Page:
Is Yours a Social Network?
I just got back from a weekend with my redneck brother-in-law
and his wife way up on top of the Golden State near a city called Eureka.
Like Los Angeles, it’s an industry town, but the industry is growing pot. Yup, without that area, all the poor
college kids who have trouble paying attention
in class couldn’t have that legal medical marijuana
they so desperately need to stay focused.
Let me put it another way: If the Big One ever
hit up there and knocked out production, I honestly
think the manufacturers of Pop Tarts and
Cheetos would go Chapter 11 within a week.
When I was up there, during the time my
brother-in-law and I weren’t trying to manage
the wildlife population or single-handedly
prop up Anheuser-Busch’s share price, his wife
and I talked about TV. And speaking with her
about how she decides what to watch drove
home what I’ve been realizing more and more
recently: If I were promoting a TV show, I would
be spending more of my time and resources incentivizing
viewers to become your evangelists.
Buying tons of media to promote a show or
getting critics to write about it is easy; you know
how to do it and have always done it. But it’s
also becoming infinitely less effective by the day.
This is not about the divide between critics
and viewers; that’s old news. It’s an oft-ignored
fact that if you want to make a hit television
show on broadcast, you better be programming to that 54-year-old woman in Kansas City, not
that Boston University or Syracuse-trained media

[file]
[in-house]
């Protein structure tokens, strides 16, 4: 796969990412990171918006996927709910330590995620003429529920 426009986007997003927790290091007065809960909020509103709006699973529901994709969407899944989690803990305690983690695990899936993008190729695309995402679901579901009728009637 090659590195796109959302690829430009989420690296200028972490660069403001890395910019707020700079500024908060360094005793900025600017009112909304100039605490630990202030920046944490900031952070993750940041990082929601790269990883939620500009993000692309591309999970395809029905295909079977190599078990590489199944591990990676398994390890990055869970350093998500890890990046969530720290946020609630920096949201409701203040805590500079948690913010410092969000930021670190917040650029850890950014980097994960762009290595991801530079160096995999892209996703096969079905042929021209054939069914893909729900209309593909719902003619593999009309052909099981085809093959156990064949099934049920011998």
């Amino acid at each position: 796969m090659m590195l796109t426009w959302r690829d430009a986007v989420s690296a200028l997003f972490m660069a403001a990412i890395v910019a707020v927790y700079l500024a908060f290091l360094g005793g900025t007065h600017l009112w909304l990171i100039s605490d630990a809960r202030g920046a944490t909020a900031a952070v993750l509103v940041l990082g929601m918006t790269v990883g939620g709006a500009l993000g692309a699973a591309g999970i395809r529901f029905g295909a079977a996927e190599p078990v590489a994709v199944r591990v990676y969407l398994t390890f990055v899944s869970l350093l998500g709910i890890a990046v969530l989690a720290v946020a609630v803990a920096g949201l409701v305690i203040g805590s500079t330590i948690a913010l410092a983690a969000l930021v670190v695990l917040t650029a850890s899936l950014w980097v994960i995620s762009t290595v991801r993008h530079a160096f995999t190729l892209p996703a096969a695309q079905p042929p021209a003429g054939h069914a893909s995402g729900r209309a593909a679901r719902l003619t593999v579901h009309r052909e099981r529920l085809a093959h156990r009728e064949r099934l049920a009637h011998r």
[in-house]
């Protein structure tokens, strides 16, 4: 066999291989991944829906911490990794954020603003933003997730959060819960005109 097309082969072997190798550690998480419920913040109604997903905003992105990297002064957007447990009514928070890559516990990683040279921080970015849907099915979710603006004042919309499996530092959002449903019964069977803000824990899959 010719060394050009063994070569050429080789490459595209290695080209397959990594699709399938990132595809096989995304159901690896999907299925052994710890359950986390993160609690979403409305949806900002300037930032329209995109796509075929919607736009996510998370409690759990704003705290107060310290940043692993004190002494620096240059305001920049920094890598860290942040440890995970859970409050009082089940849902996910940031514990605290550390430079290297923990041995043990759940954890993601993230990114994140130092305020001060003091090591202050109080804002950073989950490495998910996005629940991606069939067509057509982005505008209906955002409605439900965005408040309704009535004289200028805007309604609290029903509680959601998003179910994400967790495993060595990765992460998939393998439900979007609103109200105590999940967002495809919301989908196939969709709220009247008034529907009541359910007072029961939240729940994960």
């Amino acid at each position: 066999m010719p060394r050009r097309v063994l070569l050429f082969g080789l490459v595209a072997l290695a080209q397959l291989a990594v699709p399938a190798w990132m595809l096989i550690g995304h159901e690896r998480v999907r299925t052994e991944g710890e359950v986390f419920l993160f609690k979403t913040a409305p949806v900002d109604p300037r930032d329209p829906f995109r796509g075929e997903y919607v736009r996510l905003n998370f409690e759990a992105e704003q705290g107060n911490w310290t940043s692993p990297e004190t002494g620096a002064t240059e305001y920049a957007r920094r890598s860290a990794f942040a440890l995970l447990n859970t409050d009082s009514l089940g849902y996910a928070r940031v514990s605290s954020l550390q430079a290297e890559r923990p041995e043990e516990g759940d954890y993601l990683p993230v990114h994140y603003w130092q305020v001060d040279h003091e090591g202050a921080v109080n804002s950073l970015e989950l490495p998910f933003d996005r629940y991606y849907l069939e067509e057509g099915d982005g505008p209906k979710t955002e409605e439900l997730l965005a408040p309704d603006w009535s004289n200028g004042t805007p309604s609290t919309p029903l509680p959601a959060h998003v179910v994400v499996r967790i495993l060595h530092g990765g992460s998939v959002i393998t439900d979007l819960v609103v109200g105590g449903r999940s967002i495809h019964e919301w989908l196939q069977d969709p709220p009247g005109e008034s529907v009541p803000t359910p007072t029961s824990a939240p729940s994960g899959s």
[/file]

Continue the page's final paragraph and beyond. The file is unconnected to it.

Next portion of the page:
member writing on one of the coasts.
It’s not about making better promos. It’s easy
to say the terrible My Generation ads killed the
show. But if you saw the show, you know better.
Very simply: social media has become the
new critic, and the new promo. The opinions of
strangers matter less than they used to, period.
My personal come-to-Twitter moment happened
with Inception. I’m not a big DiCaprio
guy, and the premise wasn’t my thing; I’d rather
laugh and look at good-looking people, like in
the French comedy The Heartbreaker, which I
saw and loved. Even great reviews, big box-office numbers and inherent peer pressure didn’t
make me want to “run, not walk” to Inception.
What did it was several of my friends seeing
it and posting about it on Twitter and Facebook.
Suddenly, people I shared common interests
with were praising it, and that had more currency
than someone I didn’t know who has a
big job reviewing stuff. So I went, and I loved it.
What does this mean for those who push
content? Go after the folks that viewers trust—
other viewers they know. Find ways to get consumers to tell their friends. Create incentives—
prizes, contests, whatever—to get them
to Tweet and update about your show.
In our cover story this week, Jon Lafayette
writes about a couple of major media outlets
that have hired a person just to work the social
media world. Hire more.
It’s no fun because it’s a chore to work the
viral world and there is no traditional playbook,
like with promos or pitching stories to critics.
And I’m not advising to stop doing a TCA session
or stop buying ads on the sides of buildings.
I get the argument you have to make a massive
splash to have a chance at sampling, or there
won’t be anything for people to Tweet about.
But I am saying all of that matters less. Critics
matter less. Promos matter less. They are
increasingly being complemented—though
not (yet) replaced—by the opinions of people
we know personally and trust.
So it’s a good question to ask yourself and
your employees: Are you doing enough to
build evangelists for your shows? Because I
promise you, they’re a bunch more effective at
getting their followers to see the light than any
media you can pitch or buy.
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and follow him on Twitter: @BCBenGrossman